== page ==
Disclosure: I'm a mathematical biologist that came into it from the biology side.
I don't think it is necessary to retrain the biologists so they understand maths and retrain the mathematicians so they understand biologists, although these things should occur naturally to some degree with interdisciplinary work. Rather, I think it is important to understand the motivations of each 'type' and to tailor the language to the audience.
To grossly generalise, biologists are more interested in quantitative methods as a tool to answer interesting biological questions and mathematicians are more interested in the method/analysis used to answer that question.
So when mathematicians talk to biologists, they need to place less emphasis on the technical details of a model/analysis and focus on the general features. For example, if you are building a model to answer an evolutionary or ecological question, a biologist is more interested in the biological assumptions the model is making and whether or not the model is a reasonable abstraction of the biological system. In turn, the mathematician may need to explain why certain details of the system can't or shouldn't be included in the model (e.g. because they would complicate the analysis for little gain in intuitive understanding).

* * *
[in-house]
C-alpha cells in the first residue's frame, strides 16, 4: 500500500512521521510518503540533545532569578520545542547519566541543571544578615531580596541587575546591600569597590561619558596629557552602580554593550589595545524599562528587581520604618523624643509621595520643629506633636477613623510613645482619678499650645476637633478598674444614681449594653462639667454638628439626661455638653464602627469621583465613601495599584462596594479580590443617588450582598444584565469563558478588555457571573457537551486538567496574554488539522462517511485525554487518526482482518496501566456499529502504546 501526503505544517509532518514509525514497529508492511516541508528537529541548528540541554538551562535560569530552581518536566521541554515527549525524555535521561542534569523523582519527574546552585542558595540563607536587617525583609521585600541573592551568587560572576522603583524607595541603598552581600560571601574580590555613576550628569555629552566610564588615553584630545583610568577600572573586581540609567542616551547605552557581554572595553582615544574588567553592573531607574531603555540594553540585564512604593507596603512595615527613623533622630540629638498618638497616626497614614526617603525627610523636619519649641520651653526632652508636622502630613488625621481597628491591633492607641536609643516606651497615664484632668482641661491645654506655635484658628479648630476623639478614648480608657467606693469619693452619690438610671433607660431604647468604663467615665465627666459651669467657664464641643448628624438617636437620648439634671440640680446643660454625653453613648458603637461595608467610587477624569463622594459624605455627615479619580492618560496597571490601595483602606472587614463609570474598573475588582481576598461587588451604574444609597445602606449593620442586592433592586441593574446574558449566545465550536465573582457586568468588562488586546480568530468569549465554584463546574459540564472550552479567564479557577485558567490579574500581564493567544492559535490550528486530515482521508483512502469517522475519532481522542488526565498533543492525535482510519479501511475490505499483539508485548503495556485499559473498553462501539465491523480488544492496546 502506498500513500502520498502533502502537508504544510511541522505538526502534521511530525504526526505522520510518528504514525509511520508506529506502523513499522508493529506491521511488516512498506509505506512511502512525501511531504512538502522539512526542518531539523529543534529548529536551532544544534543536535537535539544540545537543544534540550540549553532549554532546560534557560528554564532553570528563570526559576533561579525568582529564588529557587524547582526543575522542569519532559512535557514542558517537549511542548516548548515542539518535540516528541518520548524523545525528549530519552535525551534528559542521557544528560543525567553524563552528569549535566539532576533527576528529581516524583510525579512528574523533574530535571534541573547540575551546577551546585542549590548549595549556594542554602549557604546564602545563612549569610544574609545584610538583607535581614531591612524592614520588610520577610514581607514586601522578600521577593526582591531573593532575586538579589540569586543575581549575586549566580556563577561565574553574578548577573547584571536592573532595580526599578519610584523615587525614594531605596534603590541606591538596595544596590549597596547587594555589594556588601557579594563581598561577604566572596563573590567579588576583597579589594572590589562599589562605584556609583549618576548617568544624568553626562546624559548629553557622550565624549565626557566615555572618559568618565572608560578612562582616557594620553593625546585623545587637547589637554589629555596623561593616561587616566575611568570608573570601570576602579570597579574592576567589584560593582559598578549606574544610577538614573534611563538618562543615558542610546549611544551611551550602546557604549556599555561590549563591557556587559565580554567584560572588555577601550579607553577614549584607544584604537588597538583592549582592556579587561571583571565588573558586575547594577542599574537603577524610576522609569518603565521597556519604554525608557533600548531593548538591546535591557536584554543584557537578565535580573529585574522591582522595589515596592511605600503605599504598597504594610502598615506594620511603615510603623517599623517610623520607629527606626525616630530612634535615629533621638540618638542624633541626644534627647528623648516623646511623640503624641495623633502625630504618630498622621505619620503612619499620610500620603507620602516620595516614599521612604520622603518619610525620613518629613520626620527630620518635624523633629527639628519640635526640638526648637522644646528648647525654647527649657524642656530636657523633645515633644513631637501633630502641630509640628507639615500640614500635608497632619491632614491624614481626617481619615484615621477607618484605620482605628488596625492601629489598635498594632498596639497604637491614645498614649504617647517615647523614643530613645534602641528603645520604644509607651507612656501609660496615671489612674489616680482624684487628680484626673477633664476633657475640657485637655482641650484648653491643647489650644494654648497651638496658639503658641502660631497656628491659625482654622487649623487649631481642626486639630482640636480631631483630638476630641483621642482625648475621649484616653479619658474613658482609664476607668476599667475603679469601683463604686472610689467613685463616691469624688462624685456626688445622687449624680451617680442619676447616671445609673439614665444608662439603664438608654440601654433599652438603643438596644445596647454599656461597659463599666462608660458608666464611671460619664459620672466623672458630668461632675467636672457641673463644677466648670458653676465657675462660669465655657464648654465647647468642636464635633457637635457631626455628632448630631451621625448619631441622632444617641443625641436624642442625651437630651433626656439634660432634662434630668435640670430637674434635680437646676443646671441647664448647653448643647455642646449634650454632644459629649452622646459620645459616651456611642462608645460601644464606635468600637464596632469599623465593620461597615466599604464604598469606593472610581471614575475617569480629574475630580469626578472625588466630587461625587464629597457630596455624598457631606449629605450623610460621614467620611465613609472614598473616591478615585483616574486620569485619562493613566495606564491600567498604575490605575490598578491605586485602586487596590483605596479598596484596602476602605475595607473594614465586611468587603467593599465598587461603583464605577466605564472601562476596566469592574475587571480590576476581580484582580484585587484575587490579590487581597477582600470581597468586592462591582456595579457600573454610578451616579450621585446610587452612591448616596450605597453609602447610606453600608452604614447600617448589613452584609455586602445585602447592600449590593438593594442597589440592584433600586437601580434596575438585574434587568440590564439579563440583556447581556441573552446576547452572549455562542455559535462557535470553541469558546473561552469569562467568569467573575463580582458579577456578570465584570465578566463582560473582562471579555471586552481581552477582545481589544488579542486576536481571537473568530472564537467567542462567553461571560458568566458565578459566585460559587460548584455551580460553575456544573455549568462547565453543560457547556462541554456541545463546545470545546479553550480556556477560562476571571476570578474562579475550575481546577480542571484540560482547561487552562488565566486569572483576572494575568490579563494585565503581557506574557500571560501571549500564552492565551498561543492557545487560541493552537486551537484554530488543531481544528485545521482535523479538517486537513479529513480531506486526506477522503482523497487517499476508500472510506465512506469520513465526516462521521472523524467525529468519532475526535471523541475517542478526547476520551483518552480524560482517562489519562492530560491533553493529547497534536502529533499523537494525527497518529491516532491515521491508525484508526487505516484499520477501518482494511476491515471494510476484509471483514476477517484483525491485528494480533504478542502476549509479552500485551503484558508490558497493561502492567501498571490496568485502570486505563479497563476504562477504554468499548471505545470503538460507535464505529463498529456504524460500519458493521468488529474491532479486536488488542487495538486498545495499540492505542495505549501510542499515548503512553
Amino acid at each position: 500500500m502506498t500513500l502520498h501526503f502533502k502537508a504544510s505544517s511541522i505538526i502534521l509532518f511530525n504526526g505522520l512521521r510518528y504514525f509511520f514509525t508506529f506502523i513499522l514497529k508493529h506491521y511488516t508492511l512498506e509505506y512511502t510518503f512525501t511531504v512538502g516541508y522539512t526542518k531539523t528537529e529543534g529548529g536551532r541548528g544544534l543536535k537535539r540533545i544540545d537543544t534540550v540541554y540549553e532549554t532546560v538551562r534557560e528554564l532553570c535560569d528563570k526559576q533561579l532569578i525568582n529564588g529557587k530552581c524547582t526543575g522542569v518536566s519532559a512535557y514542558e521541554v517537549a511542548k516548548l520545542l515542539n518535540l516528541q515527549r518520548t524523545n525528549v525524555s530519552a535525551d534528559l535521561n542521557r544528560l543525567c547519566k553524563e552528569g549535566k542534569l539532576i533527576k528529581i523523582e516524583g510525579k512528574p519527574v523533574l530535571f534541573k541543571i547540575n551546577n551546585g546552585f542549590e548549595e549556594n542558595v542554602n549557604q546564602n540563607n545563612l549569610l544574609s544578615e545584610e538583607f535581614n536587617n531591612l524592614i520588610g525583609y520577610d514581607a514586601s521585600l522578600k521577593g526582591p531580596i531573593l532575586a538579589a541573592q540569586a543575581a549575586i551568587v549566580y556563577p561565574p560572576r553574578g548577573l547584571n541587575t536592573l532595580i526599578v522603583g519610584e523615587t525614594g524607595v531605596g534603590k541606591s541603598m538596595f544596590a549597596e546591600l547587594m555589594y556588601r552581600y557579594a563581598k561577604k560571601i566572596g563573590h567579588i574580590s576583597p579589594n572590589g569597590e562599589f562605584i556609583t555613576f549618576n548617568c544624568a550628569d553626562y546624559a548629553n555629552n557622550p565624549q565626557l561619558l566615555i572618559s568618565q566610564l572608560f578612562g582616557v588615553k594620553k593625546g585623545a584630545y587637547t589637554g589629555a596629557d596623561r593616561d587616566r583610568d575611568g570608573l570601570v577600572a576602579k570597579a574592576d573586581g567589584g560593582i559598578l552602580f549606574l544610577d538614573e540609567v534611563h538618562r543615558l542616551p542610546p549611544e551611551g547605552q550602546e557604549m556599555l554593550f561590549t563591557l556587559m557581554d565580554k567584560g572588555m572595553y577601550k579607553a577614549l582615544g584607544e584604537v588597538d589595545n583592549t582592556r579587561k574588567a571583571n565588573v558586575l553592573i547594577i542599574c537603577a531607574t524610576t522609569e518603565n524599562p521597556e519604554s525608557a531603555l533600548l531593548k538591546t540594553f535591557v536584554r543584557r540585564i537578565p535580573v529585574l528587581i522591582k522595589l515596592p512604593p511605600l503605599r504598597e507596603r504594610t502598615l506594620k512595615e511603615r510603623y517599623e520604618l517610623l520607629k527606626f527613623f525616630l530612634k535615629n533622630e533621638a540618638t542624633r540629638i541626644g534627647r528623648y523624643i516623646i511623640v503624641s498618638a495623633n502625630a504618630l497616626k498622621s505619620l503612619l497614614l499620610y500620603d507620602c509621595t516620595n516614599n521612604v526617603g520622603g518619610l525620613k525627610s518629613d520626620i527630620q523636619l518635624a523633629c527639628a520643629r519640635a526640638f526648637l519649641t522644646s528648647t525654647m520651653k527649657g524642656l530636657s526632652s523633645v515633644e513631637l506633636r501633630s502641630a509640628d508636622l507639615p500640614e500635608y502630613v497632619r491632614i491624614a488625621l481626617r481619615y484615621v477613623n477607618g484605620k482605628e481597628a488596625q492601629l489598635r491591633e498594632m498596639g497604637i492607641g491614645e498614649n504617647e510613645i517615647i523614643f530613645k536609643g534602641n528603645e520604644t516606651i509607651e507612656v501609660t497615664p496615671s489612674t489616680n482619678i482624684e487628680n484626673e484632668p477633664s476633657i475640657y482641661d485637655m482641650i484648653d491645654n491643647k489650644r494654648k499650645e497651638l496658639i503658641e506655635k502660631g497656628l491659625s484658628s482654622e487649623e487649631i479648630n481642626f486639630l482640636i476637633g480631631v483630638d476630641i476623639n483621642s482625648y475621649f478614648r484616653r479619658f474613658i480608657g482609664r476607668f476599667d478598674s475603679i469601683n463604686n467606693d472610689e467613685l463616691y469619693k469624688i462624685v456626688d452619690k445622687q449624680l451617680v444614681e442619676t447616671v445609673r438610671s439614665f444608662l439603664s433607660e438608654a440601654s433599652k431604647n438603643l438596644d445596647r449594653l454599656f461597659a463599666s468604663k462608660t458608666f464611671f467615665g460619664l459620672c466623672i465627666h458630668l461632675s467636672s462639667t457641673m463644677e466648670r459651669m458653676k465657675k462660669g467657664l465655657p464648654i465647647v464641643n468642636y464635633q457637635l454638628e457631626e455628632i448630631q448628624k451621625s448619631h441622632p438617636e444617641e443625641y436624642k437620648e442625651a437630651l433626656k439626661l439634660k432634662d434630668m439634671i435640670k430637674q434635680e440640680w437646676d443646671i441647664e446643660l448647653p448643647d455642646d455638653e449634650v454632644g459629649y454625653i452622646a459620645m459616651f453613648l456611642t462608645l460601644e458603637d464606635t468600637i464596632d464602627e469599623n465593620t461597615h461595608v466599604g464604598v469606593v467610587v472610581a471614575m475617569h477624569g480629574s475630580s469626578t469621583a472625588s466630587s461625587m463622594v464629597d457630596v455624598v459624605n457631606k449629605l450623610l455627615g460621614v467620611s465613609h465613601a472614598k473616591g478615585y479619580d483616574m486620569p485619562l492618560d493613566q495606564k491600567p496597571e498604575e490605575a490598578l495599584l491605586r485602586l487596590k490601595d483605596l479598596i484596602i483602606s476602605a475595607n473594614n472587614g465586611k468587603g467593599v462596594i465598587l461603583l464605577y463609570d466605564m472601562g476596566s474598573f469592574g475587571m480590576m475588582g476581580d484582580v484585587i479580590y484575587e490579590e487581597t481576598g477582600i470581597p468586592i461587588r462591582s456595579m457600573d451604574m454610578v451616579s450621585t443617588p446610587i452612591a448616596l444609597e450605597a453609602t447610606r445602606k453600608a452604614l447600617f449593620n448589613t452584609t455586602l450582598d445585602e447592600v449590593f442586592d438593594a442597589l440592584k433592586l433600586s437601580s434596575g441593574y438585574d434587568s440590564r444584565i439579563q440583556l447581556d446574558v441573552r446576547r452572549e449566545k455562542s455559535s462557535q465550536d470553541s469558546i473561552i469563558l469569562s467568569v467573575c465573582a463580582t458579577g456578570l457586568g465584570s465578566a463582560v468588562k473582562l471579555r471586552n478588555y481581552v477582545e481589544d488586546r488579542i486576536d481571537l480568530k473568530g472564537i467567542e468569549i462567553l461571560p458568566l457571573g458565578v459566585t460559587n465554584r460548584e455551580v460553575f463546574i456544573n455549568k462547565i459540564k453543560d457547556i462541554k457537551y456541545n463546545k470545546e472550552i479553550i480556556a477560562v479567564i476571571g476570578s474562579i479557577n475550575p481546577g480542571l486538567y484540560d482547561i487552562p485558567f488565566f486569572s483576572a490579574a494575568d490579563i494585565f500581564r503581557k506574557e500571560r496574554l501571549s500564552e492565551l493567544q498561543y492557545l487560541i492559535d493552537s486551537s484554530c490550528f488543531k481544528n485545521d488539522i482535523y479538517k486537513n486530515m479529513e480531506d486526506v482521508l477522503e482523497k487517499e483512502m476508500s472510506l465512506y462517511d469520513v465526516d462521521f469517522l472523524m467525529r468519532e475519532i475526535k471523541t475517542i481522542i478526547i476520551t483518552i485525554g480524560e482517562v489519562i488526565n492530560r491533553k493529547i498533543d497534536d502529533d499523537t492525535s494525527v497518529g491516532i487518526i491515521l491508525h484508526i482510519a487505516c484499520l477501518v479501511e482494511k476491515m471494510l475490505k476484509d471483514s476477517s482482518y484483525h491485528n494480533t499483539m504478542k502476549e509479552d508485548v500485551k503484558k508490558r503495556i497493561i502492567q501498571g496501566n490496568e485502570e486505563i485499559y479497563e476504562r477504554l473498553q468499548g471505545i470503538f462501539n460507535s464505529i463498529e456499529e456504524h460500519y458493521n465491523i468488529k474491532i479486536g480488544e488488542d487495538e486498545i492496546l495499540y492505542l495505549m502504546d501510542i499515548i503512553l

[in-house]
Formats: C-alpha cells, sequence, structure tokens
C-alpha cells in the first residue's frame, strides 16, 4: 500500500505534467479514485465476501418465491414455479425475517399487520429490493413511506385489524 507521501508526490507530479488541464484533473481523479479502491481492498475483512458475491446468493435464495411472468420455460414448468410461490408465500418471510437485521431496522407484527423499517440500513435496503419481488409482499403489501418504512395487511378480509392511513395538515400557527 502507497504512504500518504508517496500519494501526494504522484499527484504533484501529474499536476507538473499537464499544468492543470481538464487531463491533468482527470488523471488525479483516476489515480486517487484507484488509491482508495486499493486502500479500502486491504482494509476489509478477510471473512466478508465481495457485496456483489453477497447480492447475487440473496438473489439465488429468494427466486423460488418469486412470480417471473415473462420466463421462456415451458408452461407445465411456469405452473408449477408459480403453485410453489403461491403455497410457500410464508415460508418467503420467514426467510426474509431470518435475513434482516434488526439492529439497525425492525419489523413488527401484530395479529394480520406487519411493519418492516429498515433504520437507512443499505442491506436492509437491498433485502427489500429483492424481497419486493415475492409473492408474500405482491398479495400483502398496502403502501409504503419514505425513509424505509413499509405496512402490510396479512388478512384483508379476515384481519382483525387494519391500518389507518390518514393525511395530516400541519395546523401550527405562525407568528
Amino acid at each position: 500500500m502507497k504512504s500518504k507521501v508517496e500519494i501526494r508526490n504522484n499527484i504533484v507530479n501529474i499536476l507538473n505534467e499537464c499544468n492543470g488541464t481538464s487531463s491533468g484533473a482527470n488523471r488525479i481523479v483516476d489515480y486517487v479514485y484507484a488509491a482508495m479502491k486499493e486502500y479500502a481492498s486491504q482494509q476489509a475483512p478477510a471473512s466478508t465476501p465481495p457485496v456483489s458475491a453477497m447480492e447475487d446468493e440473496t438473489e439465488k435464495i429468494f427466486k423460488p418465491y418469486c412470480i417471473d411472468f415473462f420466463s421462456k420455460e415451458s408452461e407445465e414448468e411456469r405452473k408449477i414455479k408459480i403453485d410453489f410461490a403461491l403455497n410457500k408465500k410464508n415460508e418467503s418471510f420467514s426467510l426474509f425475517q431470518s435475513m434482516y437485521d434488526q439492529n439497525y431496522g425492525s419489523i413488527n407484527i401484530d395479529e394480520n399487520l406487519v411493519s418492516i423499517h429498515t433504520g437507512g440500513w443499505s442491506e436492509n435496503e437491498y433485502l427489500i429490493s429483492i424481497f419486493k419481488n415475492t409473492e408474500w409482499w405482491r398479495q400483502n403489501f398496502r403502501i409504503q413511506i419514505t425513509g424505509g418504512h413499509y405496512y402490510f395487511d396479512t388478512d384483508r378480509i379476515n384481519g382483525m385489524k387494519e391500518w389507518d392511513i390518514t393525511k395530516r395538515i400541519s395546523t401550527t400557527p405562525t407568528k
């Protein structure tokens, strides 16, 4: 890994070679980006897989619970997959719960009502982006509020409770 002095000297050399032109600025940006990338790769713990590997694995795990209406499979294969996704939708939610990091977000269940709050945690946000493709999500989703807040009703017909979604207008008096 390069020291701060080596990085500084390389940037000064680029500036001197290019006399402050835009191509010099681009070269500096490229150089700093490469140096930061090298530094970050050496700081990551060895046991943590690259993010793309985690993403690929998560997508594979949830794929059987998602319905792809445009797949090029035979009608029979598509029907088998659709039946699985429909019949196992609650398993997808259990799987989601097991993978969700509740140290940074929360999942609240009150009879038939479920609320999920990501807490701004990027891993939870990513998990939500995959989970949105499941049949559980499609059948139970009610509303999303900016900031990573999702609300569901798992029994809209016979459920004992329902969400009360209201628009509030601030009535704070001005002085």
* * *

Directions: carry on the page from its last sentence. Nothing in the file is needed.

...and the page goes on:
When biologists talk to mathematicians they need to frame their questions in a way that is conducive to a quantitative framework. If a mathematician is trying to build a model, they don't need or want to know every minute detail of a system. It's overkill and will just lead to confusion. What are the most relevant points? For example, if a biologist is interested in how the density of cows affects the density of grass in a paddock, then it isn't helpful for the biologist to give the mathematician a lesson on all the intricacies of grass growing and grass eating. It would be better if the biologist comes with a defined question, such as 'how does increasing the number of cows in a paddock affect grass regeneration?' and points out that the main elements in the system are 1. how grass grows (as some function of grass density) and 2. how grass is eaten (as some function of cow density).
If you want a book about mathematical biology that is written for biologists then I'd recommend "A Biologist's Guide to Mathematical Modeling in Ecology and Evolution" by Sarah P. Otto & Troy Day